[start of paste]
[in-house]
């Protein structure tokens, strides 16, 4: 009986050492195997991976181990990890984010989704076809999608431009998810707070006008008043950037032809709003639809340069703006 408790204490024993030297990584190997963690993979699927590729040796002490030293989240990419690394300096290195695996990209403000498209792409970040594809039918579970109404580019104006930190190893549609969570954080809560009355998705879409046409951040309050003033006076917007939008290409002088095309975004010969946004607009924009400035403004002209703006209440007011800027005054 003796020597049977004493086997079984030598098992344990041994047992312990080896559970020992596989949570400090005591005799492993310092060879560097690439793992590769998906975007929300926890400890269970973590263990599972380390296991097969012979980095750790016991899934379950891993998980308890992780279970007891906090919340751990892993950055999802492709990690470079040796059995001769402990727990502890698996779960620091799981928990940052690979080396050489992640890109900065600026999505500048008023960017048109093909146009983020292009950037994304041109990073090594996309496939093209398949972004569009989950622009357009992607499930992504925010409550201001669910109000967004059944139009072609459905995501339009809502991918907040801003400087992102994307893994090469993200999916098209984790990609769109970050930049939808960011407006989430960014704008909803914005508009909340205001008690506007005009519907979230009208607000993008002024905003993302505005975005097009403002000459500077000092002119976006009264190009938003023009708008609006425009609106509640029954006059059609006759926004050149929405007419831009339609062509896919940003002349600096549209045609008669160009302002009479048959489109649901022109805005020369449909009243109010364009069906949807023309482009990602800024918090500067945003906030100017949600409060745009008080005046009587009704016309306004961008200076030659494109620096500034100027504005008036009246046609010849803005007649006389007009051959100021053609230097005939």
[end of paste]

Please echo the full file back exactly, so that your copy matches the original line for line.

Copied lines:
[in-house]
């Protein structure tokens, strides 16, 4: 009986050492195997991976181990990890984010989704076809999608431009998810707070006008008043950037032809709003639809340069703006 408790204490024993030297990584190997963690993979699927590729040796002490030293989240990419690394300096290195695996990209403000498209792409970040594809039918579970109404580019104006930190190893549609969570954080809560009355998705879409046409951040309050003033006076917007939008290409002088095309975004010969946004607009924009400035403004002209703006209440007011800027005054 003796020597049977004493086997079984030598098992344990041994047992312990080896559970020992596989949570400090005591005799492993310092060879560097690439793992590769998906975007929300926890400890269970973590263990599972380390296991097969012979980095750790016991899934379950891993998980308890992780279970007891906090919340751990892993950055999802492709990690470079040796059995001769402990727990502890698996779960620091799981928990940052690979080396050489992640890109900065600026999505500048008023960017048109093909146009983020292009950037994304041109990073090594996309496939093209398949972004569009989950622009357009992607499930992504925010409550201001669910109000967004059944139009072609459905995501339009809502991918907040801003400087992102994307893994090469993200999916098209984790990609769109970050930049939808960011407006989430960014704008909803914005508009909340205001008690506007005009519907979230009208607000993008002024905003993302505005975005097009403002000459500077000092002119976006009264190009938003023009708008609006425009609106509640029954006059059609006759926004050149929405007419831009339609062509896919940003002349600096549209045609008669160009302002009479048959489109649901022109805005020369449909009243109010364009069906949807023309482009990602800024918090500067945003906030100017949600409060745009008080005046009587009704016309306004961008200076030659494109620096500034100027504005008036009246046609010849803005007649006389007009051959100021053609230097005939």